Sri Venkateswara College has also been given two servers and 80 computers by the university. “We decided to pool in our own resources and gift our college four computer labs with 200 computers as part of our golden jubilee last year,” says Dr Hemlata Reddy, principal of the college.
Students can access DU’s intranet, all journals and e-journals through this facility. “We will be able to provide Wi-Fi facility to all students in the next six months. That will enable them to access internet from any part of the college,” Reddy says, adding, the college is planning to digitise its library.
Servers and 80 computers have also been provided to Lady Irwin College by Delhi University, 40 of which are housed in the computer resource centre (CRC) and 40 in the library.
The college has also set up a CRC 2 this year with its own funds. The facility has 25 computers. “Students can access the data base pertaining to their course requirements in the CRCs,” informs Dr Sarita Jain of the college.The facility in the library is extensively utilised by the 40 PhD students.
“There are plans to set up an institutional respository of work where the college faculty will be able to upload the details of awards presented to them and their published work. We hope to set up this facility by October, November this year,” Jain adds.
* VIT Vellore and VIT Chennai have also gone in for a Wi-Fi network on campus. The institutes are spread across 350 acres and the facility benefits 20,000 students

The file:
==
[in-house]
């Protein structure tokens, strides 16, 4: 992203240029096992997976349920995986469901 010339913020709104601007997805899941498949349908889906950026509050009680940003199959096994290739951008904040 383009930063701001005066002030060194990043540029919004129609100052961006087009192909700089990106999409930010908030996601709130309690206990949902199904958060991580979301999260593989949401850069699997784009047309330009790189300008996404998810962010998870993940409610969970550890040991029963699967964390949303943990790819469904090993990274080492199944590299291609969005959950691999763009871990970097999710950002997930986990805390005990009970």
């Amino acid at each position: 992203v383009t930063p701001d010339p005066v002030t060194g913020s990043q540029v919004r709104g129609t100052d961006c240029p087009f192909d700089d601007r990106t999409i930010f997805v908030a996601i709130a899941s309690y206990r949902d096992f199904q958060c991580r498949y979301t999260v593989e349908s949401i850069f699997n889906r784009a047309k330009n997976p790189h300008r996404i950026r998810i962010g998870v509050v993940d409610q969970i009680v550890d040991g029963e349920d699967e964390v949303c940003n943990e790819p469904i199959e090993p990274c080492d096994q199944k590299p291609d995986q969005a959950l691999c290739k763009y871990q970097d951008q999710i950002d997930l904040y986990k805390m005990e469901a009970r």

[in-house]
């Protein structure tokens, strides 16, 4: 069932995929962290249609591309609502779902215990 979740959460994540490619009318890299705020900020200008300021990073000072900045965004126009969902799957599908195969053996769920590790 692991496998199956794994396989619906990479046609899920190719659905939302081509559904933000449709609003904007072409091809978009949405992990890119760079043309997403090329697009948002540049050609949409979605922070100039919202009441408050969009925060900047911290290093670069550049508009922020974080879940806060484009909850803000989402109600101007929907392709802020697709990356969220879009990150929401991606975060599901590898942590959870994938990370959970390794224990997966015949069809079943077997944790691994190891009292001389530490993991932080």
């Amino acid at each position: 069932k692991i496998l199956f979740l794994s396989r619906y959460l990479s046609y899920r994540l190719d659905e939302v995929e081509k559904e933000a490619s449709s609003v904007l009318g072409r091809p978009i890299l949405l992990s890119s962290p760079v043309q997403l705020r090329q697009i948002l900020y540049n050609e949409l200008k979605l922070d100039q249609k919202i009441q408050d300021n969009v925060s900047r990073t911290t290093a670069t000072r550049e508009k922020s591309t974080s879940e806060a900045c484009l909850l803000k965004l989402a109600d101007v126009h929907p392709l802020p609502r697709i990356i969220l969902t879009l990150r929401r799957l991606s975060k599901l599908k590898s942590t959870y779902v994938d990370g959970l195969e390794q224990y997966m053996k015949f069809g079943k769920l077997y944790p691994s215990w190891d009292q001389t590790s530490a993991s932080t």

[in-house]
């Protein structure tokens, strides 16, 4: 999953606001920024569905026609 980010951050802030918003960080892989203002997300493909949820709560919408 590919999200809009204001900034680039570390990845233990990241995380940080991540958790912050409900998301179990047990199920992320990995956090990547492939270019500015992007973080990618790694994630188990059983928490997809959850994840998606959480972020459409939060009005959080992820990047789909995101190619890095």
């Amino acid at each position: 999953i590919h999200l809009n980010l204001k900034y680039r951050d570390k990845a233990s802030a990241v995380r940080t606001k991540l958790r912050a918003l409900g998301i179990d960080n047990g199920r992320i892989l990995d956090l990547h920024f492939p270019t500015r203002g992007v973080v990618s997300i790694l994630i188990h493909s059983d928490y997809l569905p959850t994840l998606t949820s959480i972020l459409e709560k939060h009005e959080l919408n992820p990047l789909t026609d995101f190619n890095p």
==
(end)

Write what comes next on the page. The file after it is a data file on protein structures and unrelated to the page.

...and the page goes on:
* The technology is also being deployed at eight universities and colleges in Guangxi province, China spread over 2000 acres. The network will allow more than 100,000
students and teaching staff to get online at various indoor and outdoor locations
Cycle to college
At Maharaja Agrasen College, smart cards have been issued to students for use of bicycles on campus. This is part of the Green ICT initiative. The college has received R20 lakh from Delhi University for the project.
“We have issued smart cards to students for use of six bicycles across the 10 acre campus. The ICT centre manages the bicycles. Right now it is a free service. The service started last month,” says Dr Amit Pundir, associate professor, department of electronics, Maharaja Agrasen College.
Faculty members have also shown interest, with the principal bicycling to work to promote the green cause.
The college is planning to contact Delhi Metro Railway Corporation (DMRC) to provide some space at the Metro station to park the bicycles.
“This will help in providing last mile connectivity to our students,” he adds.